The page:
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Fitih Tesfaye, Owner of Yana Sweets. Photo credit (Arc Initiative)
Fitih Tesfaye, Owner of Yana Sweets. Photo credit (Arc Initiative)

Case study

In a crowded market, entrepreneur finds a sweet way to stand out Add to ...

THE CHALLENGE

Shega Shero Eatery in Ethiopia’s capital city was at risk of failing because the restaurant scene in Addis Ababa was already saturated with similar businesses with almost identical menus. Not only was there no room for expansion, but owner Fitih Tesfaye felt increasingly threatened by competitors opening up comparable eating establishments nearby.

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If she wanted to succeed and thrive in the food industry, Ms. Tesfaye knew she would need a unique, in-demand product.

This was the problem she brought to the 2012 entrepreneurial workshop hosted by the Sauder School of Business’s Arc Initiative, a program run by the school which provides business tools to advance African entrepreneurial business ventures.

THE BACKGROUND

Fitih Tesfaye, owner of Shega Shero Eatery and Yana Sweets, had a steady job as a junior manager at the Commercial Bank of Ethiopia, but she wanted to work for herself and believed she had the original ideas to make this happen and put more money in her pockets in the process.

“I wanted to start my own business because I was tired of being employed by someone else and making a small salary – just enough for survival.”

In 2010, Ms. Tesfaye left her full-time bank job to open her own restaurant, Shega Shero. She featured indigenous food on her menu and her specialty became a traditional chickpea stew called shero. Her food was familiar and accessible. “People of all ages, across all classes eat shero,” she said.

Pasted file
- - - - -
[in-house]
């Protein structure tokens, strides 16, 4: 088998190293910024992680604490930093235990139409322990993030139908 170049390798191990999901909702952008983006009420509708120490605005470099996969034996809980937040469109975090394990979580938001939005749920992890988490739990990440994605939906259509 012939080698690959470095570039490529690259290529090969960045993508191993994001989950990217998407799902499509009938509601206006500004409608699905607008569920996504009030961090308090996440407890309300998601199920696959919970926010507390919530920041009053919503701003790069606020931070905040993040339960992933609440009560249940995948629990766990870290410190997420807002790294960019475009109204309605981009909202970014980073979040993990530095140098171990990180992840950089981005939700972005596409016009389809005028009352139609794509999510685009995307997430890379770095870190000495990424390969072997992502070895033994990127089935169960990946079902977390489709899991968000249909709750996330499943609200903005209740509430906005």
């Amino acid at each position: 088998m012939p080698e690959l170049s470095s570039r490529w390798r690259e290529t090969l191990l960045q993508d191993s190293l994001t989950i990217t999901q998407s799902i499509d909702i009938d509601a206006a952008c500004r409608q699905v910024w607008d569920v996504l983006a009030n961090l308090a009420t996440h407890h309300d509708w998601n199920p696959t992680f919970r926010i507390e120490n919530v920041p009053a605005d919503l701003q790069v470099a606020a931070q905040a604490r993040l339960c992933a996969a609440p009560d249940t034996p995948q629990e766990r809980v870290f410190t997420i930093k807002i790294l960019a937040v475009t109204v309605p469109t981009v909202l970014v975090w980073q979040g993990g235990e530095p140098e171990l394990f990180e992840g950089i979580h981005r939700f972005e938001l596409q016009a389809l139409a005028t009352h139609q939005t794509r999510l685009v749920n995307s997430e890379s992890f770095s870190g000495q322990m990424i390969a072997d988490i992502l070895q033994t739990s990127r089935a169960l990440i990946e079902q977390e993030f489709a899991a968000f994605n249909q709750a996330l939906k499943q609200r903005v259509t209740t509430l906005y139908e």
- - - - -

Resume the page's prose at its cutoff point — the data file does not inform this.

At first, it was an easy market to tap, but in fewer than two years, competitors had overshadowed Ms. Tesfaye’s establishment, putting the future of her business in jeopardy.

THE SOLUTION

At the Arc Initiative workshop, Ms. Tesfaye was inspired by a talk given by Daniel Gad – owner of his own food production business in Ethiopia – on the future of food production and its importance in the country. She decided to expand into this market and carve out her own niche.

Ethiopia’s food packaging industry remains a fairly untapped market and there are many areas to explore, but Ms. Tesfaye saw a future in sweet treats. Hard-to-come-by desserts provided the perfect product for her new business venture, Yana Sweets, which she started in 2012.

To procure her supply of sweets, Ms. Tesfaye travels 500 kilometres every two weeks to the small, eastern town of Dire Dawa. There she purchases between 3,000 to 5,000 pieces of traditional desserts wrapped in newspaper that include items such as baklava and her top-selling mushbek, a sweet and crunchy treat sold only by Ms. Tesfaye in Addis, which makes up the majority of her profits.

Her products are made more appealing to the customer by replacing the newspaper with designed plastic packaging and customized labels.

THE RESULT

Ms. Tesfaye used a strategy map tool learned at the Arc workshop to identify the challenges facing her restaurant business and then leveraged it to pursue a new startup in which her points of differentiation were significant. She moved from a very competitive business environment into a previously untapped sector of the Ethiopian food industry, one in which she has quickly dominated the market, selling her sweets to 50 stores in Addis.

Ms. Tesfaye’s monthly income from Yana Sweets ranges from 9,000 Birr ($505 CDN) to 15,000 Birr ($842 CDN). In comparison to the yearly GDP per person in Ethiopia of $420 (CDN), Ms. Tesfaye is achieving tremendous success. Contrary to her restaurant business the business model for Yana Sweets does not incur fixed costs and thus reduces her risk.

She is currently planning new, improved designs for her packaging, as well as developing a website and catalogue for her product.

Ms. Tesfaye is still running her restaurant, but the majority of her income now comes from her packaged dessert business.

Jeff Kroeker is a lecturer in the accounting division at the Sauder School of Business at the University of British Columbia.

This is the latest in a regular series of case studies by a rotating group of business professors from across the country. They appear every Friday on the Report on Small Business website.

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